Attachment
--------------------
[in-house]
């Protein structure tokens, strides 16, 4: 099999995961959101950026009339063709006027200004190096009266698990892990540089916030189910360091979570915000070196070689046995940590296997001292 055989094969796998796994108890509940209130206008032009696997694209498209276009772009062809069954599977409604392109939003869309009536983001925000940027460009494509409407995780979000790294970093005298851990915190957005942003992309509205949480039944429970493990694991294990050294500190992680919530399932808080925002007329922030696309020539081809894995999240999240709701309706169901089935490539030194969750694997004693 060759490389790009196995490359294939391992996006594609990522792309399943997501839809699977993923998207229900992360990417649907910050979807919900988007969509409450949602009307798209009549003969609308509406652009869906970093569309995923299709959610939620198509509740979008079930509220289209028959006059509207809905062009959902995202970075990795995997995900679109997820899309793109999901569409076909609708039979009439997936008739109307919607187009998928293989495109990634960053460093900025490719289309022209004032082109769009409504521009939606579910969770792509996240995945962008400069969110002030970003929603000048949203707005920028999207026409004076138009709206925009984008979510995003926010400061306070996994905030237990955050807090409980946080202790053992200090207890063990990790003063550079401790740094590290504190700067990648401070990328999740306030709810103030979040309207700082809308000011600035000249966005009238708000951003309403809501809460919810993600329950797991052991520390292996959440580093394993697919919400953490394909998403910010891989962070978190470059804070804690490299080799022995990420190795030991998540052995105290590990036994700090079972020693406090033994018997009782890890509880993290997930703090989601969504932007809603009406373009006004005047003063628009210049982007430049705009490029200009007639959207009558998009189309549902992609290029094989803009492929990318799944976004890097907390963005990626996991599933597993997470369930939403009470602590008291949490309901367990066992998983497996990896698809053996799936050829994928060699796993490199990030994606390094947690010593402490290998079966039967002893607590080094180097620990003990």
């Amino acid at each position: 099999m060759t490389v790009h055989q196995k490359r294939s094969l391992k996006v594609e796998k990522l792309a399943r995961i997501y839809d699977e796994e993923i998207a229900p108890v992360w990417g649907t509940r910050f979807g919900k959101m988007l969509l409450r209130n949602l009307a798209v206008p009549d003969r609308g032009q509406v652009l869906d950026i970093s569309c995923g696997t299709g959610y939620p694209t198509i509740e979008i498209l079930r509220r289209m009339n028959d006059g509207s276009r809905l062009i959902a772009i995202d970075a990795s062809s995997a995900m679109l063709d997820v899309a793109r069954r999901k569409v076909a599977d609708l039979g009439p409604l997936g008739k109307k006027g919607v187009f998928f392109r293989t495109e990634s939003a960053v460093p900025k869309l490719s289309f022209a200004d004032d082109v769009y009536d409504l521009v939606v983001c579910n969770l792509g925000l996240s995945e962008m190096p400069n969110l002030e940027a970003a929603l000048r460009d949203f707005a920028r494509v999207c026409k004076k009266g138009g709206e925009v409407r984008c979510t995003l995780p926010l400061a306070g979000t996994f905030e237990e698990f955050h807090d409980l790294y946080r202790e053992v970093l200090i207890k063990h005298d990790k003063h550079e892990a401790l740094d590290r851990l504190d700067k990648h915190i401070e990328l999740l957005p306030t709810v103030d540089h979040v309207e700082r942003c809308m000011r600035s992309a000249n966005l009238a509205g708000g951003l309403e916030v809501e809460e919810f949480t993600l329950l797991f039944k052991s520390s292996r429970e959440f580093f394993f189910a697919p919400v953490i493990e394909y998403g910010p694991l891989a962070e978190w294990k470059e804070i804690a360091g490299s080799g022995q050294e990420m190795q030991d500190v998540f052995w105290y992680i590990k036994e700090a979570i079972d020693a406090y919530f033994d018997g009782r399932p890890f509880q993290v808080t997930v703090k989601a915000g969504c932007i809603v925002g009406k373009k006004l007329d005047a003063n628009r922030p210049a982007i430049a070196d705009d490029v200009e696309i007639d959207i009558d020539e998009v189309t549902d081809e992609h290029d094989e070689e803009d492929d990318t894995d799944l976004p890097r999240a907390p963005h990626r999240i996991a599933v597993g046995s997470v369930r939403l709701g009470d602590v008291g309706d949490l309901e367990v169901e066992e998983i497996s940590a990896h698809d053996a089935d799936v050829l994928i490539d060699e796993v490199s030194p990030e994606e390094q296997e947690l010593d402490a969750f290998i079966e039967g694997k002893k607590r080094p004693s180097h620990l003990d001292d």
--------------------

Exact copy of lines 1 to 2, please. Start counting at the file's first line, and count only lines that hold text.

[in-house]
């Protein structure tokens, strides 16, 4: 099999995961959101950026009339063709006027200004190096009266698990892990540089916030189910360091979570915000070196070689046995940590296997001292 055989094969796998796994108890509940209130206008032009696997694209498209276009772009062809069954599977409604392109939003869309009536983001925000940027460009494509409407995780979000790294970093005298851990915190957005942003992309509205949480039944429970493990694991294990050294500190992680919530399932808080925002007329922030696309020539081809894995999240999240709701309706169901089935490539030194969750694997004693 060759490389790009196995490359294939391992996006594609990522792309399943997501839809699977993923998207229900992360990417649907910050979807919900988007969509409450949602009307798209009549003969609308509406652009869906970093569309995923299709959610939620198509509740979008079930509220289209028959006059509207809905062009959902995202970075990795995997995900679109997820899309793109999901569409076909609708039979009439997936008739109307919607187009998928293989495109990634960053460093900025490719289309022209004032082109769009409504521009939606579910969770792509996240995945962008400069969110002030970003929603000048949203707005920028999207026409004076138009709206925009984008979510995003926010400061306070996994905030237990955050807090409980946080202790053992200090207890063990990790003063550079401790740094590290504190700067990648401070990328999740306030709810103030979040309207700082809308000011600035000249966005009238708000951003309403809501809460919810993600329950797991052991520390292996959440580093394993697919919400953490394909998403910010891989962070978190470059804070804690490299080799022995990420190795030991998540052995105290590990036994700090079972020693406090033994018997009782890890509880993290997930703090989601969504932007809603009406373009006004005047003063628009210049982007430049705009490029200009007639959207009558998009189309549902992609290029094989803009492929990318799944976004890097907390963005990626996991599933597993997470369930939403009470602590008291949490309901367990066992998983497996990896698809053996799936050829994928060699796993490199990030994606390094947690010593402490290998079966039967002893607590080094180097620990003990």